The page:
(Original post by twfywngby)
Thanks, J-SP. That's helpful. I have heard of firms abiding by the letter but perhaps not the spirit of the voluntary code in the past, and was hoping someone might have an anecdotal account of this falling into that category. But the code seems pretty categorical about my situation (Students [no apostrophe, nice one SRA] Responsibilities, 4.]
Cheers for the laconic reply, Matt. I do anticipate some difficulties - hence the question - but if you have any in particular in mind your insight would be appreciated!
I feel like this must happen all the time though. In the current climate you'd have to be crazy to turn down a TC. But say your circumstances change - you unexpectedly pull a First out of the bag, or whatever (not what happened in my case) - and you think you can "upgrade" to a "better" firm. Are you simply expected to withdraw from the original TC before applying to others? But people, plausibly, withdraw from TCs all the time (I know several people who have) - personal circumstances, illness, change of career plans. I don't really see where the harm is, or how the situation is differentiated from that where an applicant, for instance, does two vac schemes and gets two offers. There, as here, one vac scheme or offered place will be "wasted" when the applicant rejects one of the firms. The only difference is that, in my situation, the rejection of the firm that first offered me would come a year down the line. I feel they'd be unlikely to struggle to fill my place... (equality of bargaining power, mm).
*Anyway* - does anyone else have any positive/optimistic accounts/suggestions of how I might make this work?
My response has always been to tell the candidate that I can't review their application because of the code and that they shouldn't have applied, or the alternative is to withdraw their acceptance before starting the process.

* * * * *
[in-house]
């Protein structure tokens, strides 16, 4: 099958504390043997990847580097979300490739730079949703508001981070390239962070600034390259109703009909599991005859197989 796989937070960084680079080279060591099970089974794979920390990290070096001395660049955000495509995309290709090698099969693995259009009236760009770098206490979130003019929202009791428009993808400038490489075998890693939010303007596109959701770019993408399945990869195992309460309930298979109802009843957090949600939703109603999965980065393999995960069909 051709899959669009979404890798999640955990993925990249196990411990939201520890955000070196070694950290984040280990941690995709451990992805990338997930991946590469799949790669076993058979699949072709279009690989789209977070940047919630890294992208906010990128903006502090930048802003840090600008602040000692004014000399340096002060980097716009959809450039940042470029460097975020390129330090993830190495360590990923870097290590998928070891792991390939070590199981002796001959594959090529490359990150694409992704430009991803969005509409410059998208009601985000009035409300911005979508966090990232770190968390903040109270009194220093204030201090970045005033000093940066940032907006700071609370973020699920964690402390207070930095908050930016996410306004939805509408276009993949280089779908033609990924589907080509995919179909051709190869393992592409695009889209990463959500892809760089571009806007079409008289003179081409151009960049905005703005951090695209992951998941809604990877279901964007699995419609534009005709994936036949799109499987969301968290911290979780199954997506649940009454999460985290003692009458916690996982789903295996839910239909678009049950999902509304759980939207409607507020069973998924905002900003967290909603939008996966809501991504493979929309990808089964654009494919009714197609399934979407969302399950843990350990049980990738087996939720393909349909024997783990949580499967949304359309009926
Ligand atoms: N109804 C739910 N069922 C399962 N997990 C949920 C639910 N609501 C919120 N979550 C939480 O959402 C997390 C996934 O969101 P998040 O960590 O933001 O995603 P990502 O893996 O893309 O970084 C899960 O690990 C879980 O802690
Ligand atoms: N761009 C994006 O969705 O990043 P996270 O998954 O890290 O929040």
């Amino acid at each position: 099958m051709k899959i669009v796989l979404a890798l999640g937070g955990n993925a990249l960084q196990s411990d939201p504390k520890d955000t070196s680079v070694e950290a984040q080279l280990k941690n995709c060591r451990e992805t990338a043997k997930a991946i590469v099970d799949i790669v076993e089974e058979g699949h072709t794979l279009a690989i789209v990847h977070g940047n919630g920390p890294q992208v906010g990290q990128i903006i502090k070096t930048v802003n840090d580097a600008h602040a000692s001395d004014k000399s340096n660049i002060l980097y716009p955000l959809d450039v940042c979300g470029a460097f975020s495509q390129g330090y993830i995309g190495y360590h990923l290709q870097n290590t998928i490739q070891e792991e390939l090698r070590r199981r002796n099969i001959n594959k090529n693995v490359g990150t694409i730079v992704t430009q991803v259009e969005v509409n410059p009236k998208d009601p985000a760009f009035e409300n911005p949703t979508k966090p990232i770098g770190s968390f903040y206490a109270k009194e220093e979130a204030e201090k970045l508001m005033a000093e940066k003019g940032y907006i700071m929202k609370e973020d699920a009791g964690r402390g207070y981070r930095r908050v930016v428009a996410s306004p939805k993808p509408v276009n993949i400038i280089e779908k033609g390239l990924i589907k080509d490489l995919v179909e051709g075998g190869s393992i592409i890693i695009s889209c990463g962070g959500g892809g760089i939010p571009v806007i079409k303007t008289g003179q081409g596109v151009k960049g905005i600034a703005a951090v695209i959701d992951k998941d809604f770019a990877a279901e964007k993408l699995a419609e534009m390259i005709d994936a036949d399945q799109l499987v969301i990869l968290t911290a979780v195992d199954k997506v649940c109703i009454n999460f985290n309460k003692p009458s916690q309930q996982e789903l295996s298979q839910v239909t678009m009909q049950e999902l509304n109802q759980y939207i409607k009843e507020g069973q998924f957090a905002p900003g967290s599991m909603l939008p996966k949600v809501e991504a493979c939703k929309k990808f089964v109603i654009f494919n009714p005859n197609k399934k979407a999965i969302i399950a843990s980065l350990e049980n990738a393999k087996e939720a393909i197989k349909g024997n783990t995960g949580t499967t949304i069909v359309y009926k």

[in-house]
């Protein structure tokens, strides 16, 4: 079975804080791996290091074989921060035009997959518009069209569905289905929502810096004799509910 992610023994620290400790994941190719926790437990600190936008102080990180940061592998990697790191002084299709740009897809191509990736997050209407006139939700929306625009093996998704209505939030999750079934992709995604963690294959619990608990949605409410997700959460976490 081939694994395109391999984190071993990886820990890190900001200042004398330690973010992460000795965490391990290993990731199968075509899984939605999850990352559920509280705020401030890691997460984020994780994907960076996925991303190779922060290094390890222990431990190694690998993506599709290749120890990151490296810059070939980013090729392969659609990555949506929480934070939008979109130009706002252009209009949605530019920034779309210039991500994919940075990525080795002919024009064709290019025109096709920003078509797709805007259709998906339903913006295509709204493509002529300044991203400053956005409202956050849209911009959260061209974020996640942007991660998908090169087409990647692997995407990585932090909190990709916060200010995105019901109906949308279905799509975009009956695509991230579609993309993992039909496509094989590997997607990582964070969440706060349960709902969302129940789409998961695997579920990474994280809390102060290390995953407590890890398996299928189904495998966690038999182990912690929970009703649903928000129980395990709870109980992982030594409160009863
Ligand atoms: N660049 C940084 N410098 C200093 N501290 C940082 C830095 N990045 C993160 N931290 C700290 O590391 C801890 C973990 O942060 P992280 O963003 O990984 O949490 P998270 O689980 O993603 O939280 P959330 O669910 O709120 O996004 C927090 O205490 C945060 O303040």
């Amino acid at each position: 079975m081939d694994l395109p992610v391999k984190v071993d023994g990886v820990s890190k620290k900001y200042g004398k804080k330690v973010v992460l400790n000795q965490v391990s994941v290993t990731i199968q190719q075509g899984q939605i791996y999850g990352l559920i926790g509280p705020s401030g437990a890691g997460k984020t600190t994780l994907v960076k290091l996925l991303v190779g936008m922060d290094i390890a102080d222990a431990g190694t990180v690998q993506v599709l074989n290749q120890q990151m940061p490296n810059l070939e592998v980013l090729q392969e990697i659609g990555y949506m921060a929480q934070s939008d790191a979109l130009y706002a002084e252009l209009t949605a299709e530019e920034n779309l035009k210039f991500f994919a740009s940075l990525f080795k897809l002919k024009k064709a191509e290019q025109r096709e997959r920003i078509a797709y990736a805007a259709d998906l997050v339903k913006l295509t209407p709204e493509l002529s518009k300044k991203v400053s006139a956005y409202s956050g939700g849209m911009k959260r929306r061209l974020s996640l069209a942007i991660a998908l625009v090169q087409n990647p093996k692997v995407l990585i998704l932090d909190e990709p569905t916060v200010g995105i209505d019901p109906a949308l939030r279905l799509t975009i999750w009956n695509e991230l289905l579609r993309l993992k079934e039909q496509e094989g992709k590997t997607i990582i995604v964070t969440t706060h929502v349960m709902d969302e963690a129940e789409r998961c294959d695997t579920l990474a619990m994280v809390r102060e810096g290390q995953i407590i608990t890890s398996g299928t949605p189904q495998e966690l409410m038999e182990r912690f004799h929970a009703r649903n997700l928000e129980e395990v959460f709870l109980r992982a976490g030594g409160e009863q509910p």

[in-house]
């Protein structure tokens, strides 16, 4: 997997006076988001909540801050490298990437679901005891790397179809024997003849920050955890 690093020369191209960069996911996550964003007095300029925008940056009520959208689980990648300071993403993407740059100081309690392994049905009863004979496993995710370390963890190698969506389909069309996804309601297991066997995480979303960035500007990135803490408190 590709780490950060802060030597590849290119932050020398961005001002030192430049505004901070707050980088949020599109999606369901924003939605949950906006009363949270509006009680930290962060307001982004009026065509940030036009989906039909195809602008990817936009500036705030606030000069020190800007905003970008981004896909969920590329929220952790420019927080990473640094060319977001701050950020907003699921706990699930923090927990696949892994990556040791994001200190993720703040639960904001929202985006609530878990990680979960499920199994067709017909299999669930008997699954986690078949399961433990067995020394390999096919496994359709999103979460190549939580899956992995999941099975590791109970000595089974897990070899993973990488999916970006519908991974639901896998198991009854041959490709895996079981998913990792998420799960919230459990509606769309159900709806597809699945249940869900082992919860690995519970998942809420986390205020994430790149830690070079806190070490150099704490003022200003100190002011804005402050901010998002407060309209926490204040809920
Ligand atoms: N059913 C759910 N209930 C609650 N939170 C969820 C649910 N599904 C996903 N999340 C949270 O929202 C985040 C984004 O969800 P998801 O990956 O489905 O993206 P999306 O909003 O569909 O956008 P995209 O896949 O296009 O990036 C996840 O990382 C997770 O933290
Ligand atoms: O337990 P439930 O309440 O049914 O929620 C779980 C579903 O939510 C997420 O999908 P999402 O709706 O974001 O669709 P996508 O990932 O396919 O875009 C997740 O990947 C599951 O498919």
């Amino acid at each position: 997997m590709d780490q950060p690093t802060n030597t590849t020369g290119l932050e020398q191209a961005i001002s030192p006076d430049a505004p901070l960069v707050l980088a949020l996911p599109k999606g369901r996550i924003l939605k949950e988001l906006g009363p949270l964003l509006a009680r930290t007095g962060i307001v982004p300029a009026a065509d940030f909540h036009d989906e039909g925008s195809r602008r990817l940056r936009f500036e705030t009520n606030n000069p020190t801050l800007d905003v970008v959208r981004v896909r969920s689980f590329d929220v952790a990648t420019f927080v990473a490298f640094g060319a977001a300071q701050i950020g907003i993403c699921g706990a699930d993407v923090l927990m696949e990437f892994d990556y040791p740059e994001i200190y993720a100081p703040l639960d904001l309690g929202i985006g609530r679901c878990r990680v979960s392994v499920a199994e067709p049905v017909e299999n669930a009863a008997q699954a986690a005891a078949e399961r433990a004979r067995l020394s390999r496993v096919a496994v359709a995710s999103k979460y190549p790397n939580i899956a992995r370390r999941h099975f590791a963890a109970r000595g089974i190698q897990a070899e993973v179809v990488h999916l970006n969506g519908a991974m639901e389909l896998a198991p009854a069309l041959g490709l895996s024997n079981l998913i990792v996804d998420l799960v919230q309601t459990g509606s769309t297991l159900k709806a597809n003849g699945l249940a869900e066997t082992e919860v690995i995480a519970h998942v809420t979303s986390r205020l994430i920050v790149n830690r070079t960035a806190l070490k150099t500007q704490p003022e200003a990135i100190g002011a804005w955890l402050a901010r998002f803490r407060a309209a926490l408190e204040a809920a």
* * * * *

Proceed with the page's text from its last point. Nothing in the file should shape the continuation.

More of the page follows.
It does probably happen and those who do it probably don't tell anyone. Let's hope the firm you are currently with haven't given you any form of financial support though. If that happens it gets very messy.
The code is there for a reason, mainly to protect the interests of the students and that's why firm's stick to it.
And when people withdraw from TCs its an absolute nightmare. It isn't as easy as just giving it to someone else. You have to go through the process of reclaiming money off them, and often it's actually difficult to fill the vacancy because you haven't got the necessary time frame to put someone through law school (in most instances anyway, and yes you could pick up someone whose already done it but trust me there aren't actually hundreds of those applying). Firms won't re-advertise the vacancy unless they are desperate purely because they can't deal with the extra work load it creates.
If the firm withdrew your offer just because they're thought they could upgrade to someone else, you would be kicking up a fuss.
If more people did what your suggesting, the whole system would be prone to collapsing.
Remember you can always "upgrade" once you qualify.
And to say it's only like withdrawing from a vacation scheme is naive. A vacation scheme does not have any of the significant time or financial commitment dedicated to it that a TC does (for both sides). The difference between a few hundred pounds each week for a couple of weeks versus £20k plus in law school fees/maintenance grants and enrolment fees makes it a little more complicated.
My final point is law firms like loyalty. They will invest around £275,000 worth of money/time training and developing you. Anyone who is seen to be dropping a firm in favour for another usually has a massive question over them about their commitment and loyalty.
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